Q: I am looking for a job. One of the points that a company recently mentioned was to check my email over the weekend in case they schedule an interview for me on Monday. I usually try to unplug most weekends. Should I be checking my personal email over the weekends? That seems excessive.
A: Technology is both a blessing and a curse. It is a blessing because we can connect almost anywhere at any time. However, it is a curse, because we can connect almost anywhere at any time. Many years ago, most of us unplugged over the weekend. With the advances in technology, especially with smartphones, most recruitment professionals expect candidates to review emails over a weekend.
I agree with the advice you have been given. The scheduling of interviews can sometimes creep into a Friday evening or even into a weekend. You don’t want to miss an opportunity because you have not checked your email or your voicemail. Or worse yet, you open your email on Monday morning, and the interview has been scheduled for that day!
We even sometimes debrief with candidates over weekends. With today’s open office environments, candidates sometimes have little privacy during the workweek. They can slip outside for a brief call but sometimes it is hard to have more than a quick call with a candidate during the workweek. It is not unusual for us to connect with a candidate on a Saturday afternoon or a Sunday evening. Sometimes it is the only time a candidate has the quiet and the privacy to schedule such a call, without jeopardizing their current position. No one wants to put a candidate in a difficult position in the candidate’s current role.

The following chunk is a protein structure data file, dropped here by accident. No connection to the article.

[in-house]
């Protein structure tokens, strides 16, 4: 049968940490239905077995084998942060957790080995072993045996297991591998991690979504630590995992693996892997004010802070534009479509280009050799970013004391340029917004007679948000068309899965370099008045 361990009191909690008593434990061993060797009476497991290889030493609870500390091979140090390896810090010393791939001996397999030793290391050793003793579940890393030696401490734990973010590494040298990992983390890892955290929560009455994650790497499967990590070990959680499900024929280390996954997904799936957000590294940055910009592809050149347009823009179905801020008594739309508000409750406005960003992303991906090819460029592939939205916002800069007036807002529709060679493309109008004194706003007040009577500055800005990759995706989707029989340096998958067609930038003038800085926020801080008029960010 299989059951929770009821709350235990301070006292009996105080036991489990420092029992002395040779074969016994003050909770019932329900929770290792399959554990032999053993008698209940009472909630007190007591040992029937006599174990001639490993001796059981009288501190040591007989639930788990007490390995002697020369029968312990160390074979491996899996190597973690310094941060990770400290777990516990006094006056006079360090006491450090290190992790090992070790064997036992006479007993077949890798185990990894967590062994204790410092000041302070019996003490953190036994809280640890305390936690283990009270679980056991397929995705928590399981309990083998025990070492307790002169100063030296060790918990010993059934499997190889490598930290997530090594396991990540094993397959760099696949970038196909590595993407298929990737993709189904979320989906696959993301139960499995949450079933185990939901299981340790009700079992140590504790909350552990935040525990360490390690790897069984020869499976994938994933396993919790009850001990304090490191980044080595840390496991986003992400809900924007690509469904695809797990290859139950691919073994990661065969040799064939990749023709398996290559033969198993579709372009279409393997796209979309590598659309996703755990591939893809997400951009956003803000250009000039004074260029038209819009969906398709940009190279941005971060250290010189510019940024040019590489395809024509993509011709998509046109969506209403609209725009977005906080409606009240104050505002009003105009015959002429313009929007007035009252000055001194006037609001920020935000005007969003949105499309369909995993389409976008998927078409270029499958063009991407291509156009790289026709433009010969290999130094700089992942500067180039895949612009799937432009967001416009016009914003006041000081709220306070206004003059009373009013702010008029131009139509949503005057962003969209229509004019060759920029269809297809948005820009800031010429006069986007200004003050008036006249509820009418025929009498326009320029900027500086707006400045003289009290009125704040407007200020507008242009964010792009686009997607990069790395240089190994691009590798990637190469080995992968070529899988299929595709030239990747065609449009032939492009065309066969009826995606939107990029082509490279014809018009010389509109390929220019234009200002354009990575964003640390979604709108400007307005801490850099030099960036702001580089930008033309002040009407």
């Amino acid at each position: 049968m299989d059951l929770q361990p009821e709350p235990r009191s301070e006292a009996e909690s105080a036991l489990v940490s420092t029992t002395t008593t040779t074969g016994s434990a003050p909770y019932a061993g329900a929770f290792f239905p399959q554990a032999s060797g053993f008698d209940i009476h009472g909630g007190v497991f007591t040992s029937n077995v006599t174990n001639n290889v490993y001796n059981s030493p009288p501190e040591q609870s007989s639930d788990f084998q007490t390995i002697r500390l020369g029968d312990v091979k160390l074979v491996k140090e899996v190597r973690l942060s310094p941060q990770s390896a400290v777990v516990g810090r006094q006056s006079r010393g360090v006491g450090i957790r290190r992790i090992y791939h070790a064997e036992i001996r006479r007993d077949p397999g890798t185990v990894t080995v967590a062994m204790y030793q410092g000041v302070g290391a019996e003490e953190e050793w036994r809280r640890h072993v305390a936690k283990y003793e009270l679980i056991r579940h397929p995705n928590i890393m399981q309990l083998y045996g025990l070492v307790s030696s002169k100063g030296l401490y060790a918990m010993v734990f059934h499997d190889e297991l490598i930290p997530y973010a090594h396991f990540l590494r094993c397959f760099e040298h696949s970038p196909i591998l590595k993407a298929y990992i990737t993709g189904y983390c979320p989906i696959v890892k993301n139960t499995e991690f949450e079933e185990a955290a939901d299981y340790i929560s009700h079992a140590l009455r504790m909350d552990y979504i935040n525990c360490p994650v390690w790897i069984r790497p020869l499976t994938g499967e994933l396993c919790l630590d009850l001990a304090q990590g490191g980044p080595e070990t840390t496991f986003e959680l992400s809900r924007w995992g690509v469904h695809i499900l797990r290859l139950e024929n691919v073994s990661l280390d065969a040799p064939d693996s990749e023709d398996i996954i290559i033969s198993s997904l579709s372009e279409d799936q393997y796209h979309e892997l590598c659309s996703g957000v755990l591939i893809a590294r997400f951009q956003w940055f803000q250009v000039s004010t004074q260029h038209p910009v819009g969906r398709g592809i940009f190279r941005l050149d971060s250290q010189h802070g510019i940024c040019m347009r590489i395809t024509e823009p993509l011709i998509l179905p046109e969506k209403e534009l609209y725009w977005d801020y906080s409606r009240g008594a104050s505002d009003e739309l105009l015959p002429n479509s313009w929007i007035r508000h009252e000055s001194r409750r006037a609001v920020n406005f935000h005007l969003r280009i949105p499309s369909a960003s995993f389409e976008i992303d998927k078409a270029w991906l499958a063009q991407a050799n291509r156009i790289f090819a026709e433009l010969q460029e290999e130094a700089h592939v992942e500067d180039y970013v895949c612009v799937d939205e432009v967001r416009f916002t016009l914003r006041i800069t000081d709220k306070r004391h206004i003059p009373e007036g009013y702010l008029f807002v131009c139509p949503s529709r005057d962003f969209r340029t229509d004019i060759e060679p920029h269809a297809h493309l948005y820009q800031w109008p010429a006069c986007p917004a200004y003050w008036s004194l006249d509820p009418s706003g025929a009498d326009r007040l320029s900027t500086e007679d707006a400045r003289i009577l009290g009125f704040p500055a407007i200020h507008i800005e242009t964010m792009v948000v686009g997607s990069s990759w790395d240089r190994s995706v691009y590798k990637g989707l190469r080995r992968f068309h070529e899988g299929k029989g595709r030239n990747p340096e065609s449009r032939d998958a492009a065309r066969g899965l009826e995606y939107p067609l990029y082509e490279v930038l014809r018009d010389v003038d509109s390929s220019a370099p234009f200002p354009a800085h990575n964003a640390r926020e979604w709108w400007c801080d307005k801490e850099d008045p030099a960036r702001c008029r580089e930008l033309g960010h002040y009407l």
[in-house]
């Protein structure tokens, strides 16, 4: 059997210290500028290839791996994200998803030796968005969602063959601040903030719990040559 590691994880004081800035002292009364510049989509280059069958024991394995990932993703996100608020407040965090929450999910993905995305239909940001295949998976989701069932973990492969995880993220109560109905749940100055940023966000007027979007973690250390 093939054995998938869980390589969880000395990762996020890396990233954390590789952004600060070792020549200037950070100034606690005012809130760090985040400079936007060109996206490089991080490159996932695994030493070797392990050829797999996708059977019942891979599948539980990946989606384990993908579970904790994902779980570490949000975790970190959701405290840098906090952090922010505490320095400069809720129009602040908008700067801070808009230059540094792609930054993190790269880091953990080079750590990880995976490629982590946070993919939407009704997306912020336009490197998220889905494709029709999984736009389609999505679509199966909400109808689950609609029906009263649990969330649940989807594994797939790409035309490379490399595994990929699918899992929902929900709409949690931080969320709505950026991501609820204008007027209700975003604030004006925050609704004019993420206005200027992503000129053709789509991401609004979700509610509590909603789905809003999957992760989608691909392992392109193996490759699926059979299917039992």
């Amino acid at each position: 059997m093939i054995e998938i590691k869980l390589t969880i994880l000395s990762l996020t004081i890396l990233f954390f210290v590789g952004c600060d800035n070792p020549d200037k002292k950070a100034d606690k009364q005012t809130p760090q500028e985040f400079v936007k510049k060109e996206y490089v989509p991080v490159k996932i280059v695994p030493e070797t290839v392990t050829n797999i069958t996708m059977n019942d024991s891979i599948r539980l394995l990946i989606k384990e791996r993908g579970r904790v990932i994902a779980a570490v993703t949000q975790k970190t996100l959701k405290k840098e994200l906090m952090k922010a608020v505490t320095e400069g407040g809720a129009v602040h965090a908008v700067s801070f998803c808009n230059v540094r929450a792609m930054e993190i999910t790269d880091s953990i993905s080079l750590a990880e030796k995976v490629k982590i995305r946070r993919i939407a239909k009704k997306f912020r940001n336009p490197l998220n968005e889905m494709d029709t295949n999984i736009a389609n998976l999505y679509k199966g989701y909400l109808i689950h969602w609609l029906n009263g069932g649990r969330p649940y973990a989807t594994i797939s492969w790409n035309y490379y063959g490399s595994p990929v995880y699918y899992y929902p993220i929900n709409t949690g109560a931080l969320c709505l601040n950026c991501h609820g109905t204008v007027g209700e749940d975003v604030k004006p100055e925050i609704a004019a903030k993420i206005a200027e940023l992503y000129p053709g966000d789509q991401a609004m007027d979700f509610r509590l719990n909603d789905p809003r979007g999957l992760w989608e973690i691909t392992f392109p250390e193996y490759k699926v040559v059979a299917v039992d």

I don’t think you need to check email excessively throughout the weekend. However, I would suggest checking a few times per day to ensure that you are continuing to keep abreast of any developments, particularly if you are in the midst of interviewing. Although discussing the logistics of scheduling an interview is critical, there may be other requests like updating your professional references, reviewing the possible interviewers prior to the actual interview or maybe even providing work samples, etc.
Finally, when you are responsive over a weekend, you are demonstrating that the interview (and the role) are a priority for you. You are conveying interest in the role and the process. Signaling a strong level of interest can be the difference between receiving a job offer and being the runner up.
Pattie Hunt Sinacole is a human resources expert and works for First Beacon Group in Hopkinton, an HR consulting firm. She contributes weekly to Boston.com Jobs and the Boston Sunday Globe Money & Careers section.